An Innovative Weight Loss Program
How much clutter do you have in your life? How aware of it are you? Where is it? What type is it? In what ways does it affect you? You might be surprised at how much lighter you feel with just the smallest amount of decluttering.
Physical clutter is usually the first thing that comes to mind when we hear the word clutter. Perhaps you are one of the rare souls who has not an iota of physical clutter. For those less fortunate, do you have a single pile or many? Is this a constant state, or do you manage to clear them away only to have new piles accumulate? Do they bother you, or do you no longer even notice them? I truly, deeply, passionately dislike clutter, and for the most part my home and work space reflect that aversion. Yet inevitably there is one small pile on my desk. It might be the paper I’m not quite ready to address or notes for a project not yet ready for implementation. The pile morphs but seems to be there always. Obviously more effort is required on my part if I expect eradication of this eyesore, and I continually promise myself to do better.
Physical clutter may also be reflected in the amount or type of items we possess. I’m not referring to hoarding, which is a different topic entirely. But the human tendency seems to be over-accumulation. Are your closets overflowing, your shelves sagging, or the pantry about to burst? Perhaps it’s time to reassess. I did this with my living room bookshelves. They did not look particularly overcrowded but had begun to ‘feel’ heavy to me. As I wondered why, I realized that it had to do with the choice of some display items rather than the magnitude. Moving a collection of dark leather-bound books to a different room made a huge difference. The shelves looked cleaner and, more importantly, the energy in the room instantly felt tremendously lighter. In that particular circumstance the decluttering required only some rearranging to open up the space. More often the task will require discarding excess or outdated items, and there are some resources below to help you with those steps.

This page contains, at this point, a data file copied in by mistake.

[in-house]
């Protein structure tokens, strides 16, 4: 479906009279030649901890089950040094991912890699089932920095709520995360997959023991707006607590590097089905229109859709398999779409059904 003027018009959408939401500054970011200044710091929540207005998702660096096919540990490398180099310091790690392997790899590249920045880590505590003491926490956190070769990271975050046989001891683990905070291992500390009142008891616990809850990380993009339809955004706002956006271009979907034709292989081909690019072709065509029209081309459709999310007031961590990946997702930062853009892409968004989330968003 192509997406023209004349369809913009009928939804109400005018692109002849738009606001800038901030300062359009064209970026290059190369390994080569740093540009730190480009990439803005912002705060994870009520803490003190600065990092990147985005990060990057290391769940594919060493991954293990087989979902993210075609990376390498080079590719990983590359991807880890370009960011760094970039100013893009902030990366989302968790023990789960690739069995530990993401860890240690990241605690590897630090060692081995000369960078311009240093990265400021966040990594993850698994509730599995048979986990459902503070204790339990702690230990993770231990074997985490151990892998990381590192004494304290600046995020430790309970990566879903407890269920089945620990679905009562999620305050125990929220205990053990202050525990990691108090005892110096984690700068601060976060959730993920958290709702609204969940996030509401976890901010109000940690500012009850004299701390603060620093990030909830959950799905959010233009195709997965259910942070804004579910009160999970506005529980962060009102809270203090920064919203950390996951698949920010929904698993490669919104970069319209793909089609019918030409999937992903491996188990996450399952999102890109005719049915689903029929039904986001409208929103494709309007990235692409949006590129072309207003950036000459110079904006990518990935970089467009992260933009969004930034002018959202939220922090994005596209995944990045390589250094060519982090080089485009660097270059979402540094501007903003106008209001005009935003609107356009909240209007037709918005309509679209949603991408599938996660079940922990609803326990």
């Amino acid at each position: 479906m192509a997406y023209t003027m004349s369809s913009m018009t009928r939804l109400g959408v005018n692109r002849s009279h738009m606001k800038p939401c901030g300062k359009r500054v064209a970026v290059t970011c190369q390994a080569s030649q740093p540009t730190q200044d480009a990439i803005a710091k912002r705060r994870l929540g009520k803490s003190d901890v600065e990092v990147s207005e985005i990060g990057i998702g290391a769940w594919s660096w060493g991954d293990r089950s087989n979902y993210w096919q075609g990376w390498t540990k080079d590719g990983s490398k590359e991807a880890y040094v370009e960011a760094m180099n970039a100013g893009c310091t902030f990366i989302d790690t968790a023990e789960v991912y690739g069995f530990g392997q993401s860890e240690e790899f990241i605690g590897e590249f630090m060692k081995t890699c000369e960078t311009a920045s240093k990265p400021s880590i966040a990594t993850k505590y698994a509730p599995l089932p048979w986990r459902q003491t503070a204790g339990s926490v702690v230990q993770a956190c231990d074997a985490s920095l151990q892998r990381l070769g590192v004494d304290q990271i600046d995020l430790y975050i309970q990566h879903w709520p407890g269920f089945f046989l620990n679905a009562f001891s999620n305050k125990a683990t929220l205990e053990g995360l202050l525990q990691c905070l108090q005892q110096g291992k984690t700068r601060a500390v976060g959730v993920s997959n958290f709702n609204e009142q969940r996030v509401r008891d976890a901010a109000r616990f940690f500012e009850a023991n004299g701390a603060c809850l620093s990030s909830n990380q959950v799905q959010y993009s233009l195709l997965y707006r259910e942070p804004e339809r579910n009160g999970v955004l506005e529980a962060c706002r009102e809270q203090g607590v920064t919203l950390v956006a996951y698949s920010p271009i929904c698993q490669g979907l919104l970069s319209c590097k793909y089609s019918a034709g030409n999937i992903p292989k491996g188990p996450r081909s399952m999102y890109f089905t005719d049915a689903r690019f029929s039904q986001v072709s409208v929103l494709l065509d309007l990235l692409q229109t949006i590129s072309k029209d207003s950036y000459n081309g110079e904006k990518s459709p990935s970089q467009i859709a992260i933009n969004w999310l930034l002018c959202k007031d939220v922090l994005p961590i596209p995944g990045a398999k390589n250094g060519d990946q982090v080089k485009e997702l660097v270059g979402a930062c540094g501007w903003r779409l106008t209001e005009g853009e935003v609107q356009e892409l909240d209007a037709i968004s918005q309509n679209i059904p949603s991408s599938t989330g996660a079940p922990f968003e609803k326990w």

We also experience emotional clutter. Former Buddhist monk Donald Altman describes this as such: “Emotional clutter from the past is like old boxes of emotional stuff that fill up the attic of our minds. If what’s in the attic leaves us feeling perpetually powerless, defensive, betrayed, sad, and unhappy, it can block us from recognizing the good and decent things in life.” Mindfulness can help here. Becoming aware of and then accepting what is occurring emotionally are the first steps to reducing and ultimately clearing that which is weighing you down.
Suffering from mental clutter? Mental clutter is anything that keeps you from thinking straight, and some causes are information overload, expectations, procrastination, or negative feelings. A mala, which is a strand containing 108 beads, is one of the tools that I use to combat this type of clutter. As my fingers progress from bead to bead I generally recite a mantra, but you don’t need to do so. Just breathing deeply while appreciating the tactile sensations of the beads is calming to both the mind and the body.
Psychology Today shares 5 Reasons to Clear the Clutter Out of Your Life, but there are more. No matter the form your clutter takes, your health and well-being will be vastly improved when the clutter in your life is reduced. So why not rid yourself of some physical, emotional or mental clutter? Take the first step today. Lighten up!
A few resources that just might help:
- Common types of clutter
- Organizing tips
- Creative ways to declutter
- Do you have hoarding tendencies?
“Clutter is not just physical stuff, it’s old ideas, toxic relationships and bad habits.” ~ Eleanor Brown
“Outer order contributes to inner calm.” ~ Gretchen Rubin
“Decluttering is infinitely easier when you think of it as deciding what to keep, rather than deciding what to throw away.” ~ Francine Jay
“When home feels out of control, no matter what the reason, unsettledness and anxiety can seep in, and then the chaos becomes internal as well as external.” ~ Myquillyn Smith